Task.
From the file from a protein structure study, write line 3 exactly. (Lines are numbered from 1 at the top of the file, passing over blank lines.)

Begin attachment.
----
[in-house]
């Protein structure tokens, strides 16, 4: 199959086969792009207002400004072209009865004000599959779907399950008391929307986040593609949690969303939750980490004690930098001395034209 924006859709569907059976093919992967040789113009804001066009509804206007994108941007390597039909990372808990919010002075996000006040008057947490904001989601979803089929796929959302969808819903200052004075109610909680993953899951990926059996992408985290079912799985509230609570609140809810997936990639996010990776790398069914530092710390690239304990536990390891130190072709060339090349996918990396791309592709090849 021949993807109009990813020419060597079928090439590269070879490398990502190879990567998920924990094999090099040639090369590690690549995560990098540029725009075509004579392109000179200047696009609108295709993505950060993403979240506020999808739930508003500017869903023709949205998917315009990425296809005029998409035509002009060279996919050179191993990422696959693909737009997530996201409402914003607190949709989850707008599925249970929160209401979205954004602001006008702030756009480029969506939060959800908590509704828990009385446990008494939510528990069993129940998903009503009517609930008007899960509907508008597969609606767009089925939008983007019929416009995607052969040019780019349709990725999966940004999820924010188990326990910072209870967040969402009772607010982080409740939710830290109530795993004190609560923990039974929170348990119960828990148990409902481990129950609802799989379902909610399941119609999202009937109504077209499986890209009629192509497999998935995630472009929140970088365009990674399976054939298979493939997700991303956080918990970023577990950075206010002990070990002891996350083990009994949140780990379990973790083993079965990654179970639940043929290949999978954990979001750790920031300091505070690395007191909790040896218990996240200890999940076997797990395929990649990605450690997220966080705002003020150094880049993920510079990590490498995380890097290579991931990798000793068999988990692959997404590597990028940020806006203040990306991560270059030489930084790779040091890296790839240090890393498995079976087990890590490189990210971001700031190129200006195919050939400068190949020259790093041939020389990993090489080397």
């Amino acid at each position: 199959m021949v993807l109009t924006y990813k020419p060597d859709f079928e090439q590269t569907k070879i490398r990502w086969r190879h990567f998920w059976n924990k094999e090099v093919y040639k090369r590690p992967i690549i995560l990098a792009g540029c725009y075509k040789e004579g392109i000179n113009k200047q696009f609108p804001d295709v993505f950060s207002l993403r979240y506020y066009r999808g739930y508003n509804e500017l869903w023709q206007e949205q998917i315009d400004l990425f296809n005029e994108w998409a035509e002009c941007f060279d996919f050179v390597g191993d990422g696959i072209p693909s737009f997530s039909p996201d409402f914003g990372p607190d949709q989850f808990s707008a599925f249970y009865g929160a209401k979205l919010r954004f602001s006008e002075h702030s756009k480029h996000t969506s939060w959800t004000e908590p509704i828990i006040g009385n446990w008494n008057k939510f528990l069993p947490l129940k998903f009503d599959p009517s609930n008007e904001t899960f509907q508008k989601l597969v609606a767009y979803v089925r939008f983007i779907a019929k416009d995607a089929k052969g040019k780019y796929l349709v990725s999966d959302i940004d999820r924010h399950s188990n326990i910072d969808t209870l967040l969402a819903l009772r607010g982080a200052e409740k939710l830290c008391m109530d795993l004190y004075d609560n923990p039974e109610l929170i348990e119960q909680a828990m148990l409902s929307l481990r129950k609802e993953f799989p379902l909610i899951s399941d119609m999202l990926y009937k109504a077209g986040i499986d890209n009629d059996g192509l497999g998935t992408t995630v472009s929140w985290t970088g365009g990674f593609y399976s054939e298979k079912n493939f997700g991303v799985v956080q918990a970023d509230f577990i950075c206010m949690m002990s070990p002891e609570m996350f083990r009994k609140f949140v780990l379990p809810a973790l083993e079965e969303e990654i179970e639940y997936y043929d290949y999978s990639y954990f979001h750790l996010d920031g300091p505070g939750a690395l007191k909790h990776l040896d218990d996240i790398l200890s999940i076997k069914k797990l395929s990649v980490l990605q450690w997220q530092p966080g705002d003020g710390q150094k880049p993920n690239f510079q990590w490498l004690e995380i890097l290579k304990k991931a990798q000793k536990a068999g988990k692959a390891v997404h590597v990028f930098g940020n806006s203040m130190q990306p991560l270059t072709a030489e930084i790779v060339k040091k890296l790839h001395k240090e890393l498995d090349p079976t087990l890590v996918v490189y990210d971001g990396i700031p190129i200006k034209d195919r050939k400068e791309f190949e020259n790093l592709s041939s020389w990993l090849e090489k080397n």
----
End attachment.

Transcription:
């Amino acid at each position: 199959m021949v993807l109009t924006y990813k020419p060597d859709f079928e090439q590269t569907k070879i490398r990502w086969r190879h990567f998920w059976n924990k094999e090099v093919y040639k090369r590690p992967i690549i995560l990098a792009g540029c725009y075509k040789e004579g392109i000179n113009k200047q696009f609108p804001d295709v993505f950060s207002l993403r979240y506020y066009r999808g739930y508003n509804e500017l869903w023709q206007e949205q998917i315009d400004l990425f296809n005029e994108w998409a035509e002009c941007f060279d996919f050179v390597g191993d990422g696959i072209p693909s737009f997530s039909p996201d409402f914003g990372p607190d949709q989850f808990s707008a599925f249970y009865g929160a209401k979205l919010r954004f602001s006008e002075h702030s756009k480029h996000t969506s939060w959800t004000e908590p509704i828990i006040g009385n446990w008494n008057k939510f528990l069993p947490l129940k998903f009503d599959p009517s609930n008007e904001t899960f509907q508008k989601l597969v609606a767009y979803v089925r939008f983007i779907a019929k416009d995607a089929k052969g040019k780019y796929l349709v990725s999966d959302i940004d999820r924010h399950s188990n326990i910072d969808t209870l967040l969402a819903l009772r607010g982080a200052e409740k939710l830290c008391m109530d795993l004190y004075d609560n923990p039974e109610l929170i348990e119960q909680a828990m148990l409902s929307l481990r129950k609802e993953f799989p379902l909610i899951s399941d119609m999202l990926y009937k109504a077209g986040i499986d890209n009629d059996g192509l497999g998935t992408t995630v472009s929140w985290t970088g365009g990674f593609y399976s054939e298979k079912n493939f997700g991303v799985v956080q918990a970023d509230f577990i950075c206010m949690m002990s070990p002891e609570m996350f083990r009994k609140f949140v780990l379990p809810a973790l083993e079965e969303e990654i179970e639940y997936y043929d290949y999978s990639y954990f979001h750790l996010d920031g300091p505070g939750a690395l007191k909790h990776l040896d218990d996240i790398l200890s999940i076997k069914k797990l395929s990649v980490l990605q450690w997220q530092p966080g705002d003020g710390q150094k880049p993920n690239f510079q990590w490498l004690e995380i890097l290579k304990k991931a990798q000793k536990a068999g988990k692959a390891v997404h590597v990028f930098g940020n806006s203040m130190q990306p991560l270059t072709a030489e930084i790779v060339k040091k890296l790839h001395k240090e890393l498995d090349p079976t087990l890590v996918v490189y990210d971001g990396i700031p190129i200006k034209d195919r050939k400068e791309f190949e020259n790093l592709s041939s020389w990993l090849e090489k080397n």